As some of you know, I’ve been cooking on Big Green Egg Barbecues for some years now…and size of your barbecue does matter, especially when using a Big Green Egg. We went from a large size BGE to a small BGE, a significent size difference that influences how much you can cook, how much heat you can keep and for how long and how much good charcoil you can keep on the boat. I LOVE Mexico, but Mexican charcoil just ain’t like Big Green Egg Brand Charcoil…which simply isn’t available. So keeping heat and temperatures right on a small BGE on a sailboat can be a challenge, especially when the recipes call for a low and slow cook using an indirect method of cooking…like when you’re smoking.
I admit it….I haven’t done much rib cooking lately and I had never cooked ribs on my small BGE. But in this case I found a nice looking rack (of ribs) at the tienda in the Puerto Escondido Marina and decided to try a big rack for the first time on the small BGE. I used the Big Green Egg Cookbook for guidance and inspiration, but threw a wet rub of yellow mustard on the ribs to make the seasoning stick and liberally covered the meaty side of the ribs with Aw Shit Seasoning from Big Cock Ranch. Don’t worry, you’ll never taste or see the yellow mustard when the cooking’s over, as it just goes away but does a great job holding seasoning onto the meat. I’ve used both olive oil and yellow mustard with equal success.
Seasoning added and the Big Green Egg prepped for indirect cooking at an even 300 degrees, I threw the ribs onto the barbecue. After an hour and ten minutes, it was clear they were cooking fine, so I turned the ribs for another 30 minutes.
After those 30 minutes, I did follow the recipe and got some tin foil under the ribs and added 1-cup of apple juice, letting the rack cook for another 30 minutes. You’ll see the tin foil in the next picture, as I’m taking the ribs off to cover them and allow them to cool while soaking their own juices back up.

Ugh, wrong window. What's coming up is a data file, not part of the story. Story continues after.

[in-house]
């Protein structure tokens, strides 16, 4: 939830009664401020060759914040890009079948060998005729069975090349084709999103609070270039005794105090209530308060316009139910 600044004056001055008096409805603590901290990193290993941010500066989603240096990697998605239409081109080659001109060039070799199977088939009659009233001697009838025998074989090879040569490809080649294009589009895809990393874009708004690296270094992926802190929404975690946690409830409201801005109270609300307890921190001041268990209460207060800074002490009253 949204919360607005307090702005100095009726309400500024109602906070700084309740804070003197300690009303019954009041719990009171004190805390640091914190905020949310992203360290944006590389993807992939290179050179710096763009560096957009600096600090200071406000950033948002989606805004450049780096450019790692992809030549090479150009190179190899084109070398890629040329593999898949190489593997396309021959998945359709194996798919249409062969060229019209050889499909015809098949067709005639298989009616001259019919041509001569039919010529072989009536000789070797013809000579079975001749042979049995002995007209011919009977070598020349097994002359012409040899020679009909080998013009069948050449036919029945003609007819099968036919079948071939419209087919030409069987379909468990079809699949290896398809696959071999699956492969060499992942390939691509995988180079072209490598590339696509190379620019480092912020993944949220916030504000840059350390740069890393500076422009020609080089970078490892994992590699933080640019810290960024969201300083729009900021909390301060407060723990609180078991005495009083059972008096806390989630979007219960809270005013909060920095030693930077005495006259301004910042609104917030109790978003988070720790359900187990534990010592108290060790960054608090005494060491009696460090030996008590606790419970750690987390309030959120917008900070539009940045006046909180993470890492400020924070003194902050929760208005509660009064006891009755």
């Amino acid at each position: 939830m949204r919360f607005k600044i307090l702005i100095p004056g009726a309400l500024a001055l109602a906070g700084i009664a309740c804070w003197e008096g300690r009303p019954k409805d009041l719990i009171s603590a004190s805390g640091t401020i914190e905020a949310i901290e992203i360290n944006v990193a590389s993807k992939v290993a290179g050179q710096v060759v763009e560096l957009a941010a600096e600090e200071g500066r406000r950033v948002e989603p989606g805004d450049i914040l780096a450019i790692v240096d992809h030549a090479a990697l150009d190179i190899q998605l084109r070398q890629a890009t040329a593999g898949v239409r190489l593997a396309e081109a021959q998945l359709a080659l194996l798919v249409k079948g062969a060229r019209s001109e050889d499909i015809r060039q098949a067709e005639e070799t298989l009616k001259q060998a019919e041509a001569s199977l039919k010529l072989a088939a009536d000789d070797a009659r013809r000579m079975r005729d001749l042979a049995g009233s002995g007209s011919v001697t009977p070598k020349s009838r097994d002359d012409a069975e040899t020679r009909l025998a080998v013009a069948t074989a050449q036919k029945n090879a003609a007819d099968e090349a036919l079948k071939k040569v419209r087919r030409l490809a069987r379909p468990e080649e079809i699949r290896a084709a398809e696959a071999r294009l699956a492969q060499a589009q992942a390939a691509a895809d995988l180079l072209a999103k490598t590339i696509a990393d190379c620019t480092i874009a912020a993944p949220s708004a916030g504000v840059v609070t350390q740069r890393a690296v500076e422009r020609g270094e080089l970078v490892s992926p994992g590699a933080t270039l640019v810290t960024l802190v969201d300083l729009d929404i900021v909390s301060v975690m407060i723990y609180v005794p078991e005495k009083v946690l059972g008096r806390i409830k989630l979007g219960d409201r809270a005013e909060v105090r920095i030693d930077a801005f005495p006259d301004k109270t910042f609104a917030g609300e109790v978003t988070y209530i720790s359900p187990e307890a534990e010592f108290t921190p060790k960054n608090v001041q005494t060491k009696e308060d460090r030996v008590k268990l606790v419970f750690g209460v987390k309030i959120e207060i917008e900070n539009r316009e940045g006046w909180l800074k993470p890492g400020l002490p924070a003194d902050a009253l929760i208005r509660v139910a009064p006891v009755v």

Lastly, I add the piece-de-resistance….adding some of our precious Phils Barbeque Sauce directly to the ribs and covering them back up again for 10-15 minutes. We only had this one small rack of ribs, but served with a Merlot and some barbecued veggies, this was a great meal for the four of us and I’m excited to make my ribs again when we can find some more.
Since COVID started and we returned to the Sea of Cortez, we have been stuck on the boat for nearly every meal, so cooking has taken on a whole new level of importance for crew morale and has a daily impact. This is a life style that we’ve chosen but we sure didn’t choose to cruise during a pandemic. We’re making the best we can out of a tough situation and starting to look into our crystal ball past hurricane season….thinking through what’s next. I have some trepidation for what’s to come and how bad the fall/winter might be. But a bad fall and winter for COVID will only keep countries closed, making safe cruising destinations that much harder to get to. I urge folks who are cruising or thinking of cruising to think longer term about what happens if ports/countries continue to remain closed or fail to reopen to incoming cruisers; due to increased mortality and spread of COVID. Ok….nuff of that. This stories late on this Monday night cause I’ve been out doing errands all day and didn’t get around to fine tuning it till tonight. I hope it’s interesting and you decided to try a big rack for yourself.
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